"More Fun than Legally Allowed ... unless you're driving Dakar" December 31, 2005 -- Have you ever dreamt of opening up your car through a mountain pass road or racing through the city streets without regard to the neighborhood cops? The Dakar...
"More Fun than Legally Allowed ... unless you're driving Dakar"
December 31, 2005 -- Have you ever dreamt of opening up your car through a mountain pass road or racing through the city streets without regard to the neighborhood cops? The Dakar drivers understand completely-they're LIVING YOUR DREAM! The first stage of Dakar took the drivers through Lisbon's streets and into the countryside as the drivers made their way to Portimäo, Portugal. Spectators line the streets to partake in the race.
Ronn Bailey started his race day early. The last morning in Lisbon, Bailey traded the comfort of his hotel for the Dakar expedition. At 9043 kilometers through the Sahara desert, the Dakar stands above all off-road rallies as the longest, roughest and most grueling race. With the start just hours away, competitive anticipation dominates most drivers' thoughts. A veteran to competition in business, Ronn handles the pressure in spite of his amateur status. "I'm more confident this year. I know what to expect, but still there are some driving conditions that are unfamiliar to me. It's been raining for the last few days. The kind of conditions I don't see in Las Vegas, Nevada."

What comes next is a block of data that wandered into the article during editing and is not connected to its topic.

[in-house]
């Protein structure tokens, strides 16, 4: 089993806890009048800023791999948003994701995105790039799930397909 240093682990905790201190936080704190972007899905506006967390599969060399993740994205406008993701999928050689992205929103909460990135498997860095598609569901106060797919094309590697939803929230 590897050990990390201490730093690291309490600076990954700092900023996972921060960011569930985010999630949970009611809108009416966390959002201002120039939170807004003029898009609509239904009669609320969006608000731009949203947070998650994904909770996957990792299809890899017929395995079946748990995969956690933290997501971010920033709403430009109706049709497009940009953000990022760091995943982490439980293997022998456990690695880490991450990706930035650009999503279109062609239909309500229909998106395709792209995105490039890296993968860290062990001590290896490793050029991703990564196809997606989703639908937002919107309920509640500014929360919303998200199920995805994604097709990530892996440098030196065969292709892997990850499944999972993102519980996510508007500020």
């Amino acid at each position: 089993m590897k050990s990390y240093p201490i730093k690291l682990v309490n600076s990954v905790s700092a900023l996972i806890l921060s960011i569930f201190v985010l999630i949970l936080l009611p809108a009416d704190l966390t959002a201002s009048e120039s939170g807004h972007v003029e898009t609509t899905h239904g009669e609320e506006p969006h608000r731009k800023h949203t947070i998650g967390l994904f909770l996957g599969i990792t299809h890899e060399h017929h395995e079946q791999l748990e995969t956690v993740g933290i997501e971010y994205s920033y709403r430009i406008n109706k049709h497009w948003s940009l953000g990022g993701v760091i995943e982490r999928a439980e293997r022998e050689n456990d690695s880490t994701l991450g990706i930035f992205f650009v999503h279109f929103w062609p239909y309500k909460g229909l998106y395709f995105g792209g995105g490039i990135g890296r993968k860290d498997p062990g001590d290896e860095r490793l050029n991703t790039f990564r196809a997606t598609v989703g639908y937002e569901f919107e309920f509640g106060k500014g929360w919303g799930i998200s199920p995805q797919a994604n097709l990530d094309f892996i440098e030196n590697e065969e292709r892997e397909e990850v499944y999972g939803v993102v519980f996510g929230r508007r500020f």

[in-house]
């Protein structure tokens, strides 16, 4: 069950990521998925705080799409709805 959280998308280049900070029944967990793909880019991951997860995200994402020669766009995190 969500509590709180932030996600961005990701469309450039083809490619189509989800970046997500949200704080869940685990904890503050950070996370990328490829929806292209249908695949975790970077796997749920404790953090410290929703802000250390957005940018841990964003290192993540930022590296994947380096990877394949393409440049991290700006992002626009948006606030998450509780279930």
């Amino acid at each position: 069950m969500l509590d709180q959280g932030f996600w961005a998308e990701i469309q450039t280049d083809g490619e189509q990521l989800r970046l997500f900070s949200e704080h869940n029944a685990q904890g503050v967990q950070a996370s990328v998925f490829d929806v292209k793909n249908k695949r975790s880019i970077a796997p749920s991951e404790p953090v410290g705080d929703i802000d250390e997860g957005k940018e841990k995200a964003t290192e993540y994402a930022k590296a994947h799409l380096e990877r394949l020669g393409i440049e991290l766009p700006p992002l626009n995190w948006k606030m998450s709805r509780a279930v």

The Stage 1 course started in Lisbon but quickly transitioned into narrow, tree-lined country roads. Even the slightest driving errors could put the car at risk. Rains turned the dirt roads to mud which was deep at times. Drivers found it difficult to negotiate the sharp turns of the course. Bailey's car slid and sideswiped a tree on one turn, causing cosmetic damage to the passenger side of the car. Attempting to avoid deep mud, Bailey tried to navigate through a grassy field which proved to be impassable. On another tight turn, Bailey lost control of his car and slid toward the spectators on the outside corner of the turn. Fortunately the car slid slowly enough for the crowd to escape its path. No one was hurt.
According to Bailey, "The car performed well but we did have two technical difficulties. My intra-car commutations systems failed so I was unable to speak or receive audio instructions from my navigator, Herve Cotel. We had to improvise and use hand signals to communicate, crude but effective. My gear position indicator wasn't reading true, so I had to shift based only on my RPM reading-not a big deal. The communication system definitely needs to be working before we hit the desert."
When asked to characterize the day, Bailey responded, "The countryside is very beautiful, lush with greenery, and very wet. Despite my mishaps, I'm pleased with the day's results. I was able to pass two or three cars and am hopeful that I improved by standing. I won't know my time results until later tonight. I'm having a blast...more fun than legally allowed...unless you're driving Dakar."